Ultimately, energy comes from the food we eat. Muscle cells, however, don't use sugar, fats or proteins to contract. Rather, our cells convert the energy stored in those nutrient molecules into energy stored within ATP (adenosine triphosphate). That's the universal energy molecule for living cells. ATP, in turn, provides the energy needed for muscular contraction. Exercising muscle gobbles up billions of ATP molecules every second. In this lesson, we'll describe how our muscle cells utilize energy from nutrients to make ATP and, therefore, contract.

ATP and Creatine Phosphate

While resting, skeletal muscle makes more ATP than it needs. As ATP is not very stable, the excess ATP transfers energy to creatine. That's a molecule made by our muscles from amino acids. This is the reaction: ATP + Creatine -> ADP + Creatine Phosphate (CP).

So, you see, the phosphate is transferred from ATP to creatine to make creatine phosphate. As creatine phosphate, or phosphocreatine, is more stable than ATP, it provides an effective way to store energy. During contraction, the contractile protein myosin breaks down ATP producing ADP and phosphate. The energy stored in creatine phosphate is then used to recharge the ADP as follows: CP + ADP -> Creatine + ATP.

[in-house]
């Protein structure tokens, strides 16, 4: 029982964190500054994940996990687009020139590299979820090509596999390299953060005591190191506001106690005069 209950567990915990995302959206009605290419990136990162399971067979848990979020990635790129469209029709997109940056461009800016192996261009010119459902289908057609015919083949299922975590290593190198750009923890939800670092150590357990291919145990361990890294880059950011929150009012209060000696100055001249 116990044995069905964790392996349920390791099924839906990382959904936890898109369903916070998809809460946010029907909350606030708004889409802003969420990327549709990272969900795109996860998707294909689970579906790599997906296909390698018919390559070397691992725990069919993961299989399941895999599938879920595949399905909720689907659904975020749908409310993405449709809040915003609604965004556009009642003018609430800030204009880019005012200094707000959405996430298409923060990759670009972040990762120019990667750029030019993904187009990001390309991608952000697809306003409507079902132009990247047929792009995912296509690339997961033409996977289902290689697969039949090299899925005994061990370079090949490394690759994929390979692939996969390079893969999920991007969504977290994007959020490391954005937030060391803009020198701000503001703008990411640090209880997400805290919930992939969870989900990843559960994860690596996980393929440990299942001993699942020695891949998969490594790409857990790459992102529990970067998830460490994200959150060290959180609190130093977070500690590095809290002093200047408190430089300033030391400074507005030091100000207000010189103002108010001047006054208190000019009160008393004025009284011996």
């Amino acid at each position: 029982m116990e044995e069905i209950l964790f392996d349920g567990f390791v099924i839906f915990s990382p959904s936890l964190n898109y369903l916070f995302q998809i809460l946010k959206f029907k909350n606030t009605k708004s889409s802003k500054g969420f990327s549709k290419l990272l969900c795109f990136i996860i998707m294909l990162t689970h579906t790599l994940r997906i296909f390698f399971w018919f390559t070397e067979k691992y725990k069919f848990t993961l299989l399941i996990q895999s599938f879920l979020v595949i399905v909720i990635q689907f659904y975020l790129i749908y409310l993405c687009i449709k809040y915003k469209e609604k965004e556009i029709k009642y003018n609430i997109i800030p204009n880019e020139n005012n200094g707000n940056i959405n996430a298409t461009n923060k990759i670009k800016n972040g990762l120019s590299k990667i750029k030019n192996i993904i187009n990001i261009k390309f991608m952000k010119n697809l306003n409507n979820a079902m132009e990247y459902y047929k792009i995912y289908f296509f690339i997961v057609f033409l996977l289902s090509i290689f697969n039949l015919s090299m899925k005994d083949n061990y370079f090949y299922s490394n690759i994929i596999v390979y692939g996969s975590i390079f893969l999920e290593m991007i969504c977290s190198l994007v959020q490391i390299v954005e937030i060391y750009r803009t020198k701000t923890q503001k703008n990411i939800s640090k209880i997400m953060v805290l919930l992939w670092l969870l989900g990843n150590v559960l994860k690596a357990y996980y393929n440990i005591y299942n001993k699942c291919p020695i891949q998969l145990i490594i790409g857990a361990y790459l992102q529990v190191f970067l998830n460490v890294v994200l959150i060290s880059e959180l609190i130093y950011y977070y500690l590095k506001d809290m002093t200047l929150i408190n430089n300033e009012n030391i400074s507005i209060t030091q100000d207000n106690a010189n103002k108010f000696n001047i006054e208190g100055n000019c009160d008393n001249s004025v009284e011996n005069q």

So, you see, the phosphate is now transferred back to ADP to make ATP, and the ATP can be used for contraction. These reactions are catalyzed by the enzyme we call creatine phosphokinase (or CPK), and it's located in the muscle cell. CPK leaks into the bloodstream when muscles are damaged. For example, this happens with a myocardial infarction, or a heart attack, that results in heart muscle damage. Clinical tests are used to measure circulating levels of CPK and thus, assess the level of muscle damage.